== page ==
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Screening for elevated blood lead levels. American Academy of Pediatrics Committee on Environmental Health.
Pediatrics. 1998 Jun; 101(6):1072-8.Ped

Abstract

Although recent data continue to demonstrate a decline in the prevalence of elevated blood lead levels (BLLs) in children, lead remains a common, preventable, environmental health threat. Because recent epidemiologic data have shown that lead exposure is still common in certain communities in the United States, the Centers for Disease Control and Prevention recently issued new guidelines endorsing universal screening in areas with > or = 27% of housing built before 1950 and in populations in which the percentage of 1- and 2-year-olds with elevated BLLs is > or = 12%. For children living in other areas, the Centers for Disease Control and Prevention recommends targeted screening based on risk-assessment during specified pediatric visits. In this statement, The American Academy of Pediatrics supports these new guidelines and provides an update on screening for elevated BLLs. The American Academy of Pediatrics recommends that pediatricians continue to provide anticipatory guidance to parents in an effort to prevent lead exposure (primary prevention). Additionally, pediatricians should increase their efforts to screen children at risk for lead exposure to find those with elevated BLLs (secondary prevention).

Pub Type(s)

Guideline
Journal Article
Practice Guideline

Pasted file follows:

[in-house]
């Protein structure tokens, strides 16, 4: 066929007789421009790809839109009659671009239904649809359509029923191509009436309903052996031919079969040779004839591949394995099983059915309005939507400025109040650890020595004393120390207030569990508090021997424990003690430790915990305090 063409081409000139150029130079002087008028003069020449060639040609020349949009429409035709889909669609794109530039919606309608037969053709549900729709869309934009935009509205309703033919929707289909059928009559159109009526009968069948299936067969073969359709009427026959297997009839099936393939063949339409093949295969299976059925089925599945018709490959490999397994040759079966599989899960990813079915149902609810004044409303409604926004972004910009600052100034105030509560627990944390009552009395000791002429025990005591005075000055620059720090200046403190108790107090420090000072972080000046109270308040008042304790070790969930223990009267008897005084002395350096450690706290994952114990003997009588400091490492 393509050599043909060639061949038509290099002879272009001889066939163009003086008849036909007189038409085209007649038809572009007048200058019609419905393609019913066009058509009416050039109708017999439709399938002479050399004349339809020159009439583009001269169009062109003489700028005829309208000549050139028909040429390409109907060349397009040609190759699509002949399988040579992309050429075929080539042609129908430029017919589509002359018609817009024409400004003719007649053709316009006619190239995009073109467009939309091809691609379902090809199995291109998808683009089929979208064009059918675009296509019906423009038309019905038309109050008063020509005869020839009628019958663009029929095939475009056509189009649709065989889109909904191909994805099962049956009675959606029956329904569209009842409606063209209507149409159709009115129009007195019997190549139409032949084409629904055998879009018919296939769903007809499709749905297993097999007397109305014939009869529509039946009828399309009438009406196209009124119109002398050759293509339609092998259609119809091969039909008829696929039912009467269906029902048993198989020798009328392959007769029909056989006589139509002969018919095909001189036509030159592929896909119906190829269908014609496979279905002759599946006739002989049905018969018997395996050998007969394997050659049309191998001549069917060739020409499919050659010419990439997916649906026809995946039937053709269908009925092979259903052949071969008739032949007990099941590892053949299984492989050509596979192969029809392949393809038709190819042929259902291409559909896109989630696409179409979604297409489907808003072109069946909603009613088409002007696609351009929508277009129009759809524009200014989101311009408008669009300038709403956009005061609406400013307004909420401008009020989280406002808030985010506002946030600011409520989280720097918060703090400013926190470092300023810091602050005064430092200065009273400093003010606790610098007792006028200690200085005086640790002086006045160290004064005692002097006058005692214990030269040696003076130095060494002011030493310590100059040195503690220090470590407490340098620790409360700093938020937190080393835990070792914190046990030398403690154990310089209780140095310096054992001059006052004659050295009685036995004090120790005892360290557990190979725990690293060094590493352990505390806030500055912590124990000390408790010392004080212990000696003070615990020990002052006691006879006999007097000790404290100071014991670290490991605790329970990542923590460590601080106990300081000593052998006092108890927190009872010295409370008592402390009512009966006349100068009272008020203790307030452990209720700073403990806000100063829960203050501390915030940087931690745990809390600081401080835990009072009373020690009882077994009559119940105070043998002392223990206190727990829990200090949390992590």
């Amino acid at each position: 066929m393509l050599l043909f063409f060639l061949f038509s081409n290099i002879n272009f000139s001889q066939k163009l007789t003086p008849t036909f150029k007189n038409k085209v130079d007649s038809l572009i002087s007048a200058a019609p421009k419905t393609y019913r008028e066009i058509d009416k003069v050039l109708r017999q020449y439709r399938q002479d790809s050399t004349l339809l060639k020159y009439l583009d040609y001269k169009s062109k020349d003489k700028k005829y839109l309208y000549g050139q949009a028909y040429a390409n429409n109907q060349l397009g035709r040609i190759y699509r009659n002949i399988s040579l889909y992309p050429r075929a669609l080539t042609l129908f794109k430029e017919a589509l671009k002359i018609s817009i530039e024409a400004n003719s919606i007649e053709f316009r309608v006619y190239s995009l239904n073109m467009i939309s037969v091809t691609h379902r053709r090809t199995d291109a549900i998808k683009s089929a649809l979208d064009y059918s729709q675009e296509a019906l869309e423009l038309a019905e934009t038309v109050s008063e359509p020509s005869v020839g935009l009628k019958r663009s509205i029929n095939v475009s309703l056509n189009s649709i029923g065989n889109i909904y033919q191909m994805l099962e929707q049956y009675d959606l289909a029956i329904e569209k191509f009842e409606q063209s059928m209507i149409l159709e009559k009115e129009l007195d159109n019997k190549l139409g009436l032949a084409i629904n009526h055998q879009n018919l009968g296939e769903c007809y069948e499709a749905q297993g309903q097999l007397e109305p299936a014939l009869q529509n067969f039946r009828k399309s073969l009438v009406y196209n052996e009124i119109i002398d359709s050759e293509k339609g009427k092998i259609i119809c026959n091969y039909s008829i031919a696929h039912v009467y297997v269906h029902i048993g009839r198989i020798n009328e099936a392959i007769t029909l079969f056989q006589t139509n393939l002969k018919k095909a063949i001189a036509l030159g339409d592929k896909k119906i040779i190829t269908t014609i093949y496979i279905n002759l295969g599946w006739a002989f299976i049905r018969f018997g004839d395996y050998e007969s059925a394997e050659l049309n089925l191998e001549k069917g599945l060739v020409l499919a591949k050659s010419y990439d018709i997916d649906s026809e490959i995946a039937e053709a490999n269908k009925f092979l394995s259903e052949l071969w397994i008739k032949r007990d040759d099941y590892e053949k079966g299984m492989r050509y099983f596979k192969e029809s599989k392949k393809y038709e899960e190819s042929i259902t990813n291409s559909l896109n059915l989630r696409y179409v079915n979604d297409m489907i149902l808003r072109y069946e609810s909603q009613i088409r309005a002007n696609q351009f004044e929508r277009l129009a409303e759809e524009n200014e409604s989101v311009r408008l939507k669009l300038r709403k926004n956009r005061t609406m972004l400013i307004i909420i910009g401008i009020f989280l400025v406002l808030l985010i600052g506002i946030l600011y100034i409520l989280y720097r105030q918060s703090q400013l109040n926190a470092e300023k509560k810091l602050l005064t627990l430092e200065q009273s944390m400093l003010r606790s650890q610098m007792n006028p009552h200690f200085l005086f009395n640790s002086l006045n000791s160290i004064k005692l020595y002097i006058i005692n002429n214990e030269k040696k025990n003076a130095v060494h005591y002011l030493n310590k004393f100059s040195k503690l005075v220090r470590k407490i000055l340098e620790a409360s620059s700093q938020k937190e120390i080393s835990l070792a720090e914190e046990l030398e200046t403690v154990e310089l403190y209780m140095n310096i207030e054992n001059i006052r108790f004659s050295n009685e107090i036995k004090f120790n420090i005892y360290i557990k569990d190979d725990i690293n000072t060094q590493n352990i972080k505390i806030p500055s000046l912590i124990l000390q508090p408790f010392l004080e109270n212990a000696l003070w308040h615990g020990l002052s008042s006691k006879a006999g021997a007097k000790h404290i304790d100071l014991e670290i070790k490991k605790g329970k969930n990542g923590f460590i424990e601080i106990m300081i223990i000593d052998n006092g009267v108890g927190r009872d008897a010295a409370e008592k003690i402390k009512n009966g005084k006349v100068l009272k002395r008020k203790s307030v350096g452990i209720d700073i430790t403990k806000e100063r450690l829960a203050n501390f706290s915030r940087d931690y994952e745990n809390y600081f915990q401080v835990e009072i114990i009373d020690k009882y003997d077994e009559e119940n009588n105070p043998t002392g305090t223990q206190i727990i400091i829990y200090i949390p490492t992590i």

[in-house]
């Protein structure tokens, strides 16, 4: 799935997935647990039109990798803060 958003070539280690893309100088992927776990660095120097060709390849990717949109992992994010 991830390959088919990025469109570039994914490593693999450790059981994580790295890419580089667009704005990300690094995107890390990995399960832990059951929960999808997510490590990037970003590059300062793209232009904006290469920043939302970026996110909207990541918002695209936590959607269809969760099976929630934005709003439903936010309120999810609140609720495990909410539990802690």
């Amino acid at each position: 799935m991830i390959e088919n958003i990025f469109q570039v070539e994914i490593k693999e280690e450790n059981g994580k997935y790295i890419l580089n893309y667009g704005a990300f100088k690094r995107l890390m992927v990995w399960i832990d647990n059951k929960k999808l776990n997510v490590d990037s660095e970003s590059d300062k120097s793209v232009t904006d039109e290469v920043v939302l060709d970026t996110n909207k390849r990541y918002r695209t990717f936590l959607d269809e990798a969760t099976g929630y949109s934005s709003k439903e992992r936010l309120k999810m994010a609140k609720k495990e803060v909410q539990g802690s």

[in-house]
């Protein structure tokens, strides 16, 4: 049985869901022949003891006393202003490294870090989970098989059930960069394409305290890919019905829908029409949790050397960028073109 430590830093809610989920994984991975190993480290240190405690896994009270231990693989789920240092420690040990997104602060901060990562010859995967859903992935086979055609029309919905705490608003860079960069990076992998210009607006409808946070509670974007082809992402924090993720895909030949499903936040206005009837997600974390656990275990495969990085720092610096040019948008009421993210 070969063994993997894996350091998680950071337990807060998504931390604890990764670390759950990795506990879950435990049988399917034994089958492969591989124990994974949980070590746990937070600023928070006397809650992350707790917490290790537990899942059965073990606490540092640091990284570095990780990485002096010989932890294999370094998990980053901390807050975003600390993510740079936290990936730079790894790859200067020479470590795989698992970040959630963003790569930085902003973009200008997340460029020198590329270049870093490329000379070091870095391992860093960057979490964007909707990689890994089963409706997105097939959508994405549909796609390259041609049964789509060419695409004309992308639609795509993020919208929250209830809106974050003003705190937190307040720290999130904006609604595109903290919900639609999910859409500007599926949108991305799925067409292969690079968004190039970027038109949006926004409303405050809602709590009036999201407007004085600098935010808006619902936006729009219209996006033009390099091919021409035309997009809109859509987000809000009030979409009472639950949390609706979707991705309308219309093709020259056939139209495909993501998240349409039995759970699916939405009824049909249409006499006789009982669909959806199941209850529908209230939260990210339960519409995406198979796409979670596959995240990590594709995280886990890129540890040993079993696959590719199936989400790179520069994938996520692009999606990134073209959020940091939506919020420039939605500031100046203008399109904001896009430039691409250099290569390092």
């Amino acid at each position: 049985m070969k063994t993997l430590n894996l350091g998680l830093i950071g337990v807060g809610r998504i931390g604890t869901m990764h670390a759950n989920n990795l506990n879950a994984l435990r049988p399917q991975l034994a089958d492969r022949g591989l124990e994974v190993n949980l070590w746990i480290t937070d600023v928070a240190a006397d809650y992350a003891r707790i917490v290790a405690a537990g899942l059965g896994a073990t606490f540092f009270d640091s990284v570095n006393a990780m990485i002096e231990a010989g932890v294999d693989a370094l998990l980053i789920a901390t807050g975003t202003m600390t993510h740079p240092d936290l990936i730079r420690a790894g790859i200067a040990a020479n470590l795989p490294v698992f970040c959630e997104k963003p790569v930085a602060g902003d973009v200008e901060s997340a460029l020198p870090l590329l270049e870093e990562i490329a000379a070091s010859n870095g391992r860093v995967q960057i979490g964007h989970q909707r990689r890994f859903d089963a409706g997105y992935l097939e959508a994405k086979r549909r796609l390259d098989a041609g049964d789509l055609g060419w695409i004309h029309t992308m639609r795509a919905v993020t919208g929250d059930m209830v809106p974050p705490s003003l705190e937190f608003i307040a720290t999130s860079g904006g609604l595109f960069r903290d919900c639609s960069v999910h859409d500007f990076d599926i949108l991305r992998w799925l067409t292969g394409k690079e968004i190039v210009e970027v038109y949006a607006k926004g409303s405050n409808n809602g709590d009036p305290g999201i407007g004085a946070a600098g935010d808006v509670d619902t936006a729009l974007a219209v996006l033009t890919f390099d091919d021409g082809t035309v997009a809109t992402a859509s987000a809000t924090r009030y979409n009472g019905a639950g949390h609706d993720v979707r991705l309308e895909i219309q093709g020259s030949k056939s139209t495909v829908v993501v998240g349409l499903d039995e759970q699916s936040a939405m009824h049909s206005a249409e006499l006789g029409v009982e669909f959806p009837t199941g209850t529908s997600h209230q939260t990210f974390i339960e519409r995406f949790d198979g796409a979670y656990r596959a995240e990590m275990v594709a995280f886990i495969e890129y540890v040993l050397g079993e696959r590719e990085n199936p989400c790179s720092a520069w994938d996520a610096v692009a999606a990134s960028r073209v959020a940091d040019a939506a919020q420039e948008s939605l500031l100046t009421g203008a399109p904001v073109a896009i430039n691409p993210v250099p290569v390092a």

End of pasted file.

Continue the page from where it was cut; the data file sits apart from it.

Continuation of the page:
Language

eng

PubMed ID

9614424

Citation

"Screening for Elevated Blood Lead Levels. American Academy of Pediatrics Committee On Environmental Health." Pediatrics, vol. 101, no. 6, 1998, pp. 1072-8.
Screening for elevated blood lead levels. American Academy of Pediatrics Committee on Environmental Health. Pediatrics. 1998;101(6):1072-8.
(1998). Screening for elevated blood lead levels. American Academy of Pediatrics Committee on Environmental Health. Pediatrics, 101(6), 1072-8.
Screening for Elevated Blood Lead Levels. American Academy of Pediatrics Committee On Environmental Health. Pediatrics. 1998;101(6):1072-8. PubMed PMID: 9614424.
* Article titles in AMA citation format should be in sentence-case
TY - JOUR T1 - Screening for elevated blood lead levels. American Academy of Pediatrics Committee on Environmental Health. PY - 1998/6/6/pubmed PY - 1998/6/6/medline PY - 1998/6/6/entrez SP - 1072 EP - 8 JF - Pediatrics JO - Pediatrics VL - 101 IS - 6 N2 - Although recent data continue to demonstrate a decline in the prevalence of elevated blood lead levels (BLLs) in children, lead remains a common, preventable, environmental health threat. Because recent epidemiologic data have shown that lead exposure is still common in certain communities in the United States, the Centers for Disease Control and Prevention recently issued new guidelines endorsing universal screening in areas with > or = 27% of housing built before 1950 and in populations in which the percentage of 1- and 2-year-olds with elevated BLLs is > or = 12%. For children living in other areas, the Centers for Disease Control and Prevention recommends targeted screening based on risk-assessment during specified pediatric visits. In this statement, The American Academy of Pediatrics supports these new guidelines and provides an update on screening for elevated BLLs. The American Academy of Pediatrics recommends that pediatricians continue to provide anticipatory guidance to parents in an effort to prevent lead exposure (primary prevention). Additionally, pediatricians should increase their efforts to screen children at risk for lead exposure to find those with elevated BLLs (secondary prevention). SN - 1098-4275 UR - https://www.unboundmedicine.com/medline/citation/9614424/Screening_for_elevated_blood_lead_levels__American_Academy_of_Pediatrics_Committee_on_Environmental_Health_ L2 - http://pediatrics.aappublications.org/cgi/pmidlookup?view=long&pmid=9614424 DB - PRIME DP - Unbound Medicine ER -